Between kindergarten and graduation I attended 10 different schools (one of them twice). In fifth grade I went to 3 different ones. I was at this one only a few months, but it made a huge impact on my life.
Sometimes being the new kid goes badly--that didn't happen here. People were friendly to me from Day One .
One thing that sticks out about this place was a boy named Corey. I remember him being heavily inspired by Prince. He would write plays and assign parts to kids in class. The teacher was cool enough that he would give time in class for rehearsals and the final performance. When I showed up, Corey said "You've got to be in my play" and gave me the Teacher role. I can't recall what the play was about but for some reason I think of Purple Rain.
The thing that I remember most about this place was that it sparked my love for programming. One day a week we would spend an hour in the computer lab. The lab had several VIC-20s that had Turtle Graphics loaded on them. Classes consisted of using Turtle Graphics to draw things on the computer. You would enter commands like the following:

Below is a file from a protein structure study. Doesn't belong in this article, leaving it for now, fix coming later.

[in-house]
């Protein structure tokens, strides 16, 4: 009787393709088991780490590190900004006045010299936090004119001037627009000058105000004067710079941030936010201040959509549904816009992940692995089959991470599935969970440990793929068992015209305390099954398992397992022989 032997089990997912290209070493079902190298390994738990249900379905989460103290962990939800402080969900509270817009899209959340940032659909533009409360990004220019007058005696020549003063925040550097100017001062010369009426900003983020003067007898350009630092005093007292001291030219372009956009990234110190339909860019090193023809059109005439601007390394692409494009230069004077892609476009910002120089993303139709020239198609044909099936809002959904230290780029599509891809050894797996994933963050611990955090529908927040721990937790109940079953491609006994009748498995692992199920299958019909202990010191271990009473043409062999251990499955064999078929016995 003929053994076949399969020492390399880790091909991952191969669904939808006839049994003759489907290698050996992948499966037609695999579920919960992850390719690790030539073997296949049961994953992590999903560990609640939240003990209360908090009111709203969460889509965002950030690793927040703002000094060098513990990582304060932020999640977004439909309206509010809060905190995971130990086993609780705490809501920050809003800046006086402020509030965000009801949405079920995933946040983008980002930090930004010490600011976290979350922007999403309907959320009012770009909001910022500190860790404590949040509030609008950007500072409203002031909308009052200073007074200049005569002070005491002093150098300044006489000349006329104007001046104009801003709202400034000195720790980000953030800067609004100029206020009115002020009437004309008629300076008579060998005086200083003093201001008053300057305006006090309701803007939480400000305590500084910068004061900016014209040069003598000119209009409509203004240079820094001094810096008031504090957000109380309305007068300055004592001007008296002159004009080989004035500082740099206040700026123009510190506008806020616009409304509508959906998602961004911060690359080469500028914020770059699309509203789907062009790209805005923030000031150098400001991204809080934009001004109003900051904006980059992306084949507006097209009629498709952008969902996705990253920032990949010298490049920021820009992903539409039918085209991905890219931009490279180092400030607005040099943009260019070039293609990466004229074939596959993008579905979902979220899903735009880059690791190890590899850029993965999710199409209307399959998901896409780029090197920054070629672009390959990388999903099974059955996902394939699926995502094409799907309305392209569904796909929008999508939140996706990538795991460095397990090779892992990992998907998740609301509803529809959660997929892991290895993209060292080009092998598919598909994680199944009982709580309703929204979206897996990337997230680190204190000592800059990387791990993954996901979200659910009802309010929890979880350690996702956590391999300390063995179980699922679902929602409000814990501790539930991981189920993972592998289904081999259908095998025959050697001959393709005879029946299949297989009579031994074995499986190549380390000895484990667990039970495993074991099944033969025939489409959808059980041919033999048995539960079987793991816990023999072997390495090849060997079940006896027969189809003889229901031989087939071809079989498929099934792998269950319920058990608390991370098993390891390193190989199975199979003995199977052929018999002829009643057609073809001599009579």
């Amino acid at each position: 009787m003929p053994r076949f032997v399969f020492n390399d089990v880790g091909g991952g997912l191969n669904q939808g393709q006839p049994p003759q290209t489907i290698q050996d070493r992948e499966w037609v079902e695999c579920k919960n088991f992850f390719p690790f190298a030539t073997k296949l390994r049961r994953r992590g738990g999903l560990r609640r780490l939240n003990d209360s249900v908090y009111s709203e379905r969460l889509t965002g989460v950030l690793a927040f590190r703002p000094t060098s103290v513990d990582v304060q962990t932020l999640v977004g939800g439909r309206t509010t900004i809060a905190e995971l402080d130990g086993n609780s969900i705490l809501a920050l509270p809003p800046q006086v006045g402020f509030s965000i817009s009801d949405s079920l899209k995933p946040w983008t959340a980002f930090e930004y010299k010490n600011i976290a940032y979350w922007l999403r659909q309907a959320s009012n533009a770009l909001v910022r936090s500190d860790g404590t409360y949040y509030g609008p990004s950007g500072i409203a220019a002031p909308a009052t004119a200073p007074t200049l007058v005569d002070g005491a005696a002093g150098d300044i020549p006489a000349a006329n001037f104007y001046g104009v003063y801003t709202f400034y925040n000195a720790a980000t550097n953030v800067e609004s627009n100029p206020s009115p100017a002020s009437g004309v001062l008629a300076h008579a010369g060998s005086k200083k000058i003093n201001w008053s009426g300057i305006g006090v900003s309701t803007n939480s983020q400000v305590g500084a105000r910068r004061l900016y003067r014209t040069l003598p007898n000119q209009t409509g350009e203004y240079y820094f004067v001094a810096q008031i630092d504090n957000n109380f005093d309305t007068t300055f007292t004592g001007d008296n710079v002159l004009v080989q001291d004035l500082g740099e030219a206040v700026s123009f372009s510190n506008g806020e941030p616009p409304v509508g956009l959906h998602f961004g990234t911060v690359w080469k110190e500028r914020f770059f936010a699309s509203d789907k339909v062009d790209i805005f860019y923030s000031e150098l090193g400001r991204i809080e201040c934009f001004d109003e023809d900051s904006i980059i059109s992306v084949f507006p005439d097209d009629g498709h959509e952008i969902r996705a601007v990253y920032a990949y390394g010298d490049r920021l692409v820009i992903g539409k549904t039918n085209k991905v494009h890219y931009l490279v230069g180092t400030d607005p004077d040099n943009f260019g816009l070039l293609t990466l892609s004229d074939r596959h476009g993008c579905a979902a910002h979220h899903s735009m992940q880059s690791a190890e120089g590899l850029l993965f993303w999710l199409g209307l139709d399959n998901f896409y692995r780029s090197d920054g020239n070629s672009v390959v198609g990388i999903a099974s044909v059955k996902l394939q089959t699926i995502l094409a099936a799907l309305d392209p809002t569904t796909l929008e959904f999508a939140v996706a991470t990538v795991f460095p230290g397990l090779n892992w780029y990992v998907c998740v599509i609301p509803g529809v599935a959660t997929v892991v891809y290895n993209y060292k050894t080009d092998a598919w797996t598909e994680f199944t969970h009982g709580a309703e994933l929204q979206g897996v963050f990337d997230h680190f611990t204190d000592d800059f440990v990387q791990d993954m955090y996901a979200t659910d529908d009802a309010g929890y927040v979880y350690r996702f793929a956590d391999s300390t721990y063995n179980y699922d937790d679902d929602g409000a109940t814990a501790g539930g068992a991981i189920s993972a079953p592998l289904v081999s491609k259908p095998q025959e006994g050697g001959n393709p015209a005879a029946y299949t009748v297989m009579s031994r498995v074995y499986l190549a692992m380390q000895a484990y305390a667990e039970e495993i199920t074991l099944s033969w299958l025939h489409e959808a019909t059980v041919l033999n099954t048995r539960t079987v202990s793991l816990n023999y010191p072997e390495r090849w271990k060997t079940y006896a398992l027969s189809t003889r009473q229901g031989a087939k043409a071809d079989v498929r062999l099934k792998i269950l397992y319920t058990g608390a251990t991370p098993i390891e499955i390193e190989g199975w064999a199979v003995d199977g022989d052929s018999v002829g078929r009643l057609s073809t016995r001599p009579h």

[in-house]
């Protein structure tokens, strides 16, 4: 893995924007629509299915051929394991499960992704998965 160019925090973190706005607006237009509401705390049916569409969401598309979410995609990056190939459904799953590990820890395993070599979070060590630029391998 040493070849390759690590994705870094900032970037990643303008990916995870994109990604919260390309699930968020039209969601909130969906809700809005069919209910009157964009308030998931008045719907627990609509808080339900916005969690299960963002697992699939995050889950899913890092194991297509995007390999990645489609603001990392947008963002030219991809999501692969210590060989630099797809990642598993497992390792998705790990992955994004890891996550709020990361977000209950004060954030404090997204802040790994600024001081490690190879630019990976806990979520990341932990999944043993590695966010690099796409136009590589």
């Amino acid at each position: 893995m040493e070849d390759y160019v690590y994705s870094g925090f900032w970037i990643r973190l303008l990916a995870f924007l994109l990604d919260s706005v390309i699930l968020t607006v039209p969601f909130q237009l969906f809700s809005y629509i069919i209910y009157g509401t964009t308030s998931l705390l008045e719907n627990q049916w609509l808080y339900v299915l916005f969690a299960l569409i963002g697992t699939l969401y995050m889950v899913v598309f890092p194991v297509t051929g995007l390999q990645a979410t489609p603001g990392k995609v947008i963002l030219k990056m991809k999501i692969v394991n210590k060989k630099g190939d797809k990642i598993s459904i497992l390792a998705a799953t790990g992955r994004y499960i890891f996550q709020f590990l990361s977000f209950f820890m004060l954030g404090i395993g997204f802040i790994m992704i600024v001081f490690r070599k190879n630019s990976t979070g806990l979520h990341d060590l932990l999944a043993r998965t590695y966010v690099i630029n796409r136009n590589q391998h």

RIGHT 10 DOWN 10 LEFT 10 UP 10
then run and a little turtle (really just a triangle) on the screen would interpret the commands and draw the shape. I was hooked from the moment I drew my first rectangle.
I was lucky enough to sit next to Vito who had a Commodore 64 at home. He was very patient with the hundreds of questions I asked him. He brought in some Commodore 64-related magazines and I devoured them. It was all I could think about.
Back then, K-Mart had Commodore 64s and 128s on display over in the electronics section. A Commodore 64 User's Guide was in the next aisle over. When we'd go shopping there, I would run over to the electronics section, grab the user's guide, then take it to the C64 on display and start typing things in. I taught myself Basic this way.
I guess it impressed my dad enough. One day he came home from work with a Commodore 64 under his arm. He went crazy and bought the whole kit: keyboard, monitor, 1541 disk drive, and a 300 baud (!!) modem that plugged into the back of the keyboard. I was on it all the time playing games, logging on to PlayNET and local BBSes, and of course programming.
It's been a long time since then, but I still feel the same way about programming as I did when I drew that first square. There's something about the creative potential to make something out of nothing. It still motivates me.
 Shout out to Doug, Wendy, and Corey. They probably wouldn't remember me, but many years later I remember their kindness.